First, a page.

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maple top finishing........


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i know how you'd use wood dye/stainer to bring out the flames if them doing a translucent finish, but what about if you wonna do a natural flame finish, like this one?


what do i need to do?



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If someone gave me that and said "recreate it", this is the way I'd do it:

Start out with very white Maple, bleach it if you have to, or get high-quality white Maple to start with, no mineral streaks or nuthin'...pure white Maple.

Then I'd take my water-based anilyne stains, yellow and red. I'd start with a cup of yellow and slowly add red, drop by drop, testing on scrap, until I got to what I call 'Peach', which comes after yellow but before you get to full-out orange.

Then I would do a little testing on scrap, adding in a little water at a time, drop by drop, until it lightened up to the point where I got the desired -shade-. That guitar is what I call 'Very Light Peach'.

First you find the color you want by blending, then you find the intensity of the shade you want by diluting.

Once you find both of those, just wipe it on, let it dry, and clear coat 'till you're done. B)

It could also be done like Wes said, applying clear to the body, then using the Peach mixed in with the finish as a toner coat, but you'd find the color the same way, just with alcohol-based dyes instead of water-based. You could nail it either way, but it is a color, it's not just natural maple, it's just a very light diluted coloring.

Taszty Yess! :D

That is a very nice color to start a 'burst out with, BTW.

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Does look like plain maple - remember it will darken anyway once you apply a clearcoat - you can check how it will look just clearcoated by lightly dampening the wood ( or you can use wax or a polish, but remember to get it all off before spraying ).

If it doesnt look how you want naturally, any diluted amber water based stain will give it a bit more of a golden colour.

Remeber as well when selecting wood that there are lots of variations in shade with maple, some are almost white, others are very golden.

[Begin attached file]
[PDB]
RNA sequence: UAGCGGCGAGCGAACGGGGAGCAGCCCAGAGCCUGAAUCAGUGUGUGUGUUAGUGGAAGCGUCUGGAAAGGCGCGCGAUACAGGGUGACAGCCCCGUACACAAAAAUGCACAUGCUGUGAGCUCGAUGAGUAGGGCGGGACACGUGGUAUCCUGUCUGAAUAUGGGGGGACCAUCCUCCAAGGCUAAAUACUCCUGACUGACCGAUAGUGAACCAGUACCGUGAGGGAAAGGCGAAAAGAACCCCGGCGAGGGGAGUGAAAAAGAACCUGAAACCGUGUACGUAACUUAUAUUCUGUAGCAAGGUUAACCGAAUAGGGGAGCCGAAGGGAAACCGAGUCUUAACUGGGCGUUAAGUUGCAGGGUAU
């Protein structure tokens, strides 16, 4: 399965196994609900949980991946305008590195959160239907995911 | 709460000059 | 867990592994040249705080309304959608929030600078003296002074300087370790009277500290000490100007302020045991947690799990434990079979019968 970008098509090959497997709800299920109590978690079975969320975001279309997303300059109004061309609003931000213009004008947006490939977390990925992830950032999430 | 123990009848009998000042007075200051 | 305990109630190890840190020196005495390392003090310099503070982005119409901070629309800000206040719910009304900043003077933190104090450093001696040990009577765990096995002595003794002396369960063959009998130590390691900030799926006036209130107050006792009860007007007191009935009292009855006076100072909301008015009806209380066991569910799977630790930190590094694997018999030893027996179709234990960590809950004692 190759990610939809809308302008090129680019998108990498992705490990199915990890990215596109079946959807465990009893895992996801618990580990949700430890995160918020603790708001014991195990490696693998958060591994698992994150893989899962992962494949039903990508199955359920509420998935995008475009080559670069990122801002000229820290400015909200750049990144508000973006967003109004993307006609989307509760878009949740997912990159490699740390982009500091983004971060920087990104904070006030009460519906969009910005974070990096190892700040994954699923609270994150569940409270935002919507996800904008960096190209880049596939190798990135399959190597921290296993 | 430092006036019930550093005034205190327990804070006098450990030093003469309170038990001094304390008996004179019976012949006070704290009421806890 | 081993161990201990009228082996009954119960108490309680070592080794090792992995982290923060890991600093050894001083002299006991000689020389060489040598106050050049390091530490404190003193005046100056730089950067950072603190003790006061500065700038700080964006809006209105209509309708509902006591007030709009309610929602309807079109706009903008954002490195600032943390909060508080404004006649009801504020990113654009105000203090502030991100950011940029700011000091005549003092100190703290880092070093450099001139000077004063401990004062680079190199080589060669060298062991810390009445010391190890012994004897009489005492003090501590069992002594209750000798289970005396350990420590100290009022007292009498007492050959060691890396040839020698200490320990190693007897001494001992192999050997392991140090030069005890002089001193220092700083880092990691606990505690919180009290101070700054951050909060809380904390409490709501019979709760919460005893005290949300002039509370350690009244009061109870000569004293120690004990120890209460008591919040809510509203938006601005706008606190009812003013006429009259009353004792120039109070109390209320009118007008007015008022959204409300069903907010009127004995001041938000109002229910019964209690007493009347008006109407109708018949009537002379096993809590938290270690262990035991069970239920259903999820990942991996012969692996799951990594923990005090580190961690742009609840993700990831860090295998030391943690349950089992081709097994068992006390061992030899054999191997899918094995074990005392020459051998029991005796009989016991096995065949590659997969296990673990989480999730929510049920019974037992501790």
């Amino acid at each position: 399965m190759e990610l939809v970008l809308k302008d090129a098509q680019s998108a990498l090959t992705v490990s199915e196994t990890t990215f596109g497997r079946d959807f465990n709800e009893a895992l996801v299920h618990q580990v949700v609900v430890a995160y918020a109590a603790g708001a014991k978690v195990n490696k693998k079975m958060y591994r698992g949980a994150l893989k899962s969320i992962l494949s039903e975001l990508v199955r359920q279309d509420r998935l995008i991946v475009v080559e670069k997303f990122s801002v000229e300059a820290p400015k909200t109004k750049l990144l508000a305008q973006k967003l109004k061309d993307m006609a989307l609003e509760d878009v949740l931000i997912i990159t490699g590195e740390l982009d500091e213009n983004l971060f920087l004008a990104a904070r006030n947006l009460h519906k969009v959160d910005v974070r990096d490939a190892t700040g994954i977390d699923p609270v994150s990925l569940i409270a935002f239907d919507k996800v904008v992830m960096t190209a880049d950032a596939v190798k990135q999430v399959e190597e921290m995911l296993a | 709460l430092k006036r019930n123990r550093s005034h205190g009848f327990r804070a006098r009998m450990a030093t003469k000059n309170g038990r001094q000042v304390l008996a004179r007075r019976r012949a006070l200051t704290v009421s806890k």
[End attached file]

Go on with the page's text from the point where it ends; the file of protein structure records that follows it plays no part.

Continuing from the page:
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Maybe it's my monitor, but it definitely has a peachy colored tone from this angle, not amber, I see no brown in it. :D

Maybe my monitor needs adjusting... :D

I compared it to Scott's beautiful natural job, it does look pretty similar to a natural maple, but I still think it's a light peach dye w/ no brown. B)



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oh ok, so i should just experiment with laquers, etc?

but i meant, i wonna bring out the flames, and if if were to use a dye, i'd dye the wood, then lightly sand the top to uncover the flames (which are slightly higher, ay?)..... and then finish it with the translucent finish

do i need to do anything like this before applying the natural coat? or will the flames just come out by themselves with a bit of polishing?

i'm gonna use veneer top (i got a nice 4A one, i'll post pics if i can later)



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To bring out the figure in any nice maple you'll need to prep the wood properly. This step is often skipped.

1.) Sand (always with a block) with 100, then with 220.

2.) Clean surface with tack rag, and blow surface with air gun (compressed caned air will do in a pinch)

3.) lighly wet the surface to "raise" the grain.

4.) once dry, sand again with 220, then take it to 400, then to 600.

5.) wipe with Napthea, then tack rag it, then blow it out.

6.) Start finishing (sanding sealer - flaten - lacquer)

The most important step mentioned above is using the air gun. Nicely figured tops come out looking less then excected because there is too much dust in the grains. By keeping the grains open and free of any dust/dirt/oil you give the light a pocket to reflect into and bounce out of...thus the "image shifting" effect when viewed from different angles.

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thanks a lot, but two questions:

what is a 'tack rag'?

'' '' 'Napthea'?

can i just use a vacuum cleaner to clean the grain? :D i dont have an air gun......

also how much sanding? the veneer is like 1.5 mm thick...... so i'm a bit wary...

how much force and for how long, eso with that 100 and 200 grits?

is sanding sealer really necessary? why cant i just apply finish straightaway?